The fact that private interests may benefit incidentally by reason of the organization, under a conservation law, of river-regulating districts and the establishment of storage reservoirs for impounding the flood waters and releasing them in dry seasons, will not necessarily defeat the exercise of eminent domain for the project as for a public purpose and for the public benefit. Black River Regulating Dist. v. Ogsbury (1922) 203 App. Div. 43, 196 N. Y. Supp. 281, affirmed without opinion in (1923) 235 N. Y. 600, 139 N. E. 751.

And the fact that private interests might be subserved by the construction of a storage reservoir to collect the flood waters in a river, through the use of water for power purposes which the reservoir incidentally permitted, was held in Hudson River Regulating Dist. v. Fonda, J. & G. R. Co. (1926) 127 Misc. 866, 217 N. Y. Supp. 781, not to make the taking one for private use, for which eminent domain could not be exercised, where the primary purpose for the taking, under legislative authority, was a public one, to prevent floods, injury to property, and disease due to unsanitary conditions which followed floods or conditions of low water. conclusion was reached notwithstanding the fact that the power companies were to be paid 95 per cent of the cost of the improvement.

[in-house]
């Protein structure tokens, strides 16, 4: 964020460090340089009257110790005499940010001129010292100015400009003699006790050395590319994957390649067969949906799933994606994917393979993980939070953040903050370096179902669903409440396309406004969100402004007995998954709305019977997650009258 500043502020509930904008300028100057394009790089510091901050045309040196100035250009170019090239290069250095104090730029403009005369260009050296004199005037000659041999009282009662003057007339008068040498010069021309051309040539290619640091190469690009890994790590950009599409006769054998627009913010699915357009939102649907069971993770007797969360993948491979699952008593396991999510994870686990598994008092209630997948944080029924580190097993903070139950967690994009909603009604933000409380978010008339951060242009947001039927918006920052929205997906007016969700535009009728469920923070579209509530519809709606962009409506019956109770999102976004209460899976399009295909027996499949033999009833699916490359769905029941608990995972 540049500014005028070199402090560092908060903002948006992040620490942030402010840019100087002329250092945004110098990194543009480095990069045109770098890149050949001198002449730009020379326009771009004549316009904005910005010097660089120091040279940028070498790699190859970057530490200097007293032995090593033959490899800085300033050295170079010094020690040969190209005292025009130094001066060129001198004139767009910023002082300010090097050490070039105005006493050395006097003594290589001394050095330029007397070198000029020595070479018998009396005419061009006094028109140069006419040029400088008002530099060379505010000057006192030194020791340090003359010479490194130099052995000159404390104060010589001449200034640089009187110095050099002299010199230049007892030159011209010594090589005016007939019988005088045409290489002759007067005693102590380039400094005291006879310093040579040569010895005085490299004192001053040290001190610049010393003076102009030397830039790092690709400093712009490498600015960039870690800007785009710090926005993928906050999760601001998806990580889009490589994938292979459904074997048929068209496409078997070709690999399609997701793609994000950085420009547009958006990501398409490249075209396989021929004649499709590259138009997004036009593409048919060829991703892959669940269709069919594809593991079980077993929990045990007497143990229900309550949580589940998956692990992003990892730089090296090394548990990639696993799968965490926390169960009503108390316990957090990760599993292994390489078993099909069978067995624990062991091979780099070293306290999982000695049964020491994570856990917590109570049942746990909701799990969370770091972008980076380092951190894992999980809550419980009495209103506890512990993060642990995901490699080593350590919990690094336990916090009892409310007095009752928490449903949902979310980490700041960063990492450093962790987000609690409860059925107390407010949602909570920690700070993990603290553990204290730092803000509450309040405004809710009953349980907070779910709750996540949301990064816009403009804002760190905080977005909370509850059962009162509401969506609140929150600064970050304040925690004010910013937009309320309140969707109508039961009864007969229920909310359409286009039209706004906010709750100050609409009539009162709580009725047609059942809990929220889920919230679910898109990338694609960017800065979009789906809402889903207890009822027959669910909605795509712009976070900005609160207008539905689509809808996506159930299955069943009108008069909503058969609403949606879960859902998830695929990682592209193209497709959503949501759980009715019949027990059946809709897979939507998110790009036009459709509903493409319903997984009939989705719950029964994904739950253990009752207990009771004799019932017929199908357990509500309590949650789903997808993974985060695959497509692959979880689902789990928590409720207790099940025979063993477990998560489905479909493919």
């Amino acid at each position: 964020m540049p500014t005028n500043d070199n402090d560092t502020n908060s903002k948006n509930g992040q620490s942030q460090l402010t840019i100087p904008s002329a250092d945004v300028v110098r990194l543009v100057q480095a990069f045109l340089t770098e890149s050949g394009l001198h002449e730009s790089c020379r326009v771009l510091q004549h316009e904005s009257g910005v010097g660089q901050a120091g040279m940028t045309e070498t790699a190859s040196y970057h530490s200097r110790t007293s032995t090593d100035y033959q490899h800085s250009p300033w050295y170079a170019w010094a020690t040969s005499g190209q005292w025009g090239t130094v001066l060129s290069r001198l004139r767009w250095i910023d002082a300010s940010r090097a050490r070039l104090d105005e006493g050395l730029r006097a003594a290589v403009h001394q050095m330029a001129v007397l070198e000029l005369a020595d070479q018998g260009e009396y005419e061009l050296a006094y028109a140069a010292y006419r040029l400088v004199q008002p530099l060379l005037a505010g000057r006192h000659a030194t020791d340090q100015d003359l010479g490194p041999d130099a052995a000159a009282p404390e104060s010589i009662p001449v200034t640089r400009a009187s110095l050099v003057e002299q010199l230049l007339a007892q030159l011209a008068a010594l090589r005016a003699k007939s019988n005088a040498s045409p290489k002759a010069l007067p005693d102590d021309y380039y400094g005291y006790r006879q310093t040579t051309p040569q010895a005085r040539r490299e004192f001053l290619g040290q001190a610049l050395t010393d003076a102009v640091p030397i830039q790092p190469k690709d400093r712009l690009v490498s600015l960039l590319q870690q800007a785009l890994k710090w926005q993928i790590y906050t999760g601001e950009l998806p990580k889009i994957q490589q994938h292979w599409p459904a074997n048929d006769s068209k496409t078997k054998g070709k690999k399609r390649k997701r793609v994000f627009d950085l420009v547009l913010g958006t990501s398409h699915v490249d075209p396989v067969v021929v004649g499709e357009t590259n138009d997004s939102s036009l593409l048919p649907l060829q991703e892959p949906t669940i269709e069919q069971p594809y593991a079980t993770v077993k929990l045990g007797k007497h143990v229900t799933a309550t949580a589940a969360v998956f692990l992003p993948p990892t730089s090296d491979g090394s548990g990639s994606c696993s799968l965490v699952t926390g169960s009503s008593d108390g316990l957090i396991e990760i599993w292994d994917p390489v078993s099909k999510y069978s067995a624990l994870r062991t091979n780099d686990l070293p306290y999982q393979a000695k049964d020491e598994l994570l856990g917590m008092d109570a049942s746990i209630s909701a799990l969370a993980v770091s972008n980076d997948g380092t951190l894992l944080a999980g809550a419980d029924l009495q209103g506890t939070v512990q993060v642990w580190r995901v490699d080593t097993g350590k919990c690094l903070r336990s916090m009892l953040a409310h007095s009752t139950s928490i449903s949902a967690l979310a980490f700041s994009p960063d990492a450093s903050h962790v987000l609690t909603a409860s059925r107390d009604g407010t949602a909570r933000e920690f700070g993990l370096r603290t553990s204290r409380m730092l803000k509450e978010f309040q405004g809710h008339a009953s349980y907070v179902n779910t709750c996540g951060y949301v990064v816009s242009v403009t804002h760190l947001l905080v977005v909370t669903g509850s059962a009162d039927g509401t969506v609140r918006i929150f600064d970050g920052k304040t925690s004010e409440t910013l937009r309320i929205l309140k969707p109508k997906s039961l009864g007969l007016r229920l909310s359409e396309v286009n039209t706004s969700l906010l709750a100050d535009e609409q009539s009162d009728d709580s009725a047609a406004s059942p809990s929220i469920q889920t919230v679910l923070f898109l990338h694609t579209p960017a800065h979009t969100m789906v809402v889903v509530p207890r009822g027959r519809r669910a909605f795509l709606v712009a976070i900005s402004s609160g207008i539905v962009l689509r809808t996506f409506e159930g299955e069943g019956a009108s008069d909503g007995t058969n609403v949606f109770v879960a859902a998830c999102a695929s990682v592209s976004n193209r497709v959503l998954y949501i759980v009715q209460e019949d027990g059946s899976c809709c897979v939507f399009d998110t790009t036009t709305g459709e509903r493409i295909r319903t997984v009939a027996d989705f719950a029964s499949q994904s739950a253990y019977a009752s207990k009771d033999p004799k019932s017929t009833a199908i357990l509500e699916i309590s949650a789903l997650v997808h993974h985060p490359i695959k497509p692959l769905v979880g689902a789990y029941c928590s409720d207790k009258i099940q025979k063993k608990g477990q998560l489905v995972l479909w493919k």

See in this connection, Re Opinion of Justices (Me.) under III. b, infra. Highways.

The conclusion of the trial court which hears the testimony, that the


interest will be subserved

by the proposed relocation of a highway for which it was sought to take land by eminent domain proceeding should be accepted, on appeal by the landowner, who objects to such relocation on the ground that private interest is the controlling consideration, unless the evidence decidedly preponderates against the conclusion reached. Weaver v. PennsylvaniaOhio Power & Light Co. (1926; C. C. A. 6th) 10 F. (2d) 759.

And statements by representatives of private interests or of municipal authorities as to reasons for relocation of a highway, viz., to the effect that the motive is to subserve private interests, will not necessarily control where the trial court has found that the change is in the interests of the public, for which eminent domain may be exercised. (Ibid.) It is held in this case that it may be found that the paramount reason justifying the exercise of eminent domain for relocation of a public highway is the public interest, to which benefits to private interests are merely incidental, notwithstanding the facts that a traction company desires to build a power station across the existing highway; that an agreement has been made with the highway commissioners for conveyance of a portion of the right of way for the new road; that the resolution of public interest was adopted on the same date as that of the agreement; that in the petition for relocation it was stated that relocation was believed to be a public benefit, because in its present location the road interfered with the erection of a new industrial plant; that a representative of the traction company had declared to the municipal authorities that the reason that it was necessary to move the road was to place its plant in a certain place, while the representative of the highway commissioners had also told the objecting landowner that the motive in moving the road was to accommodate the power company.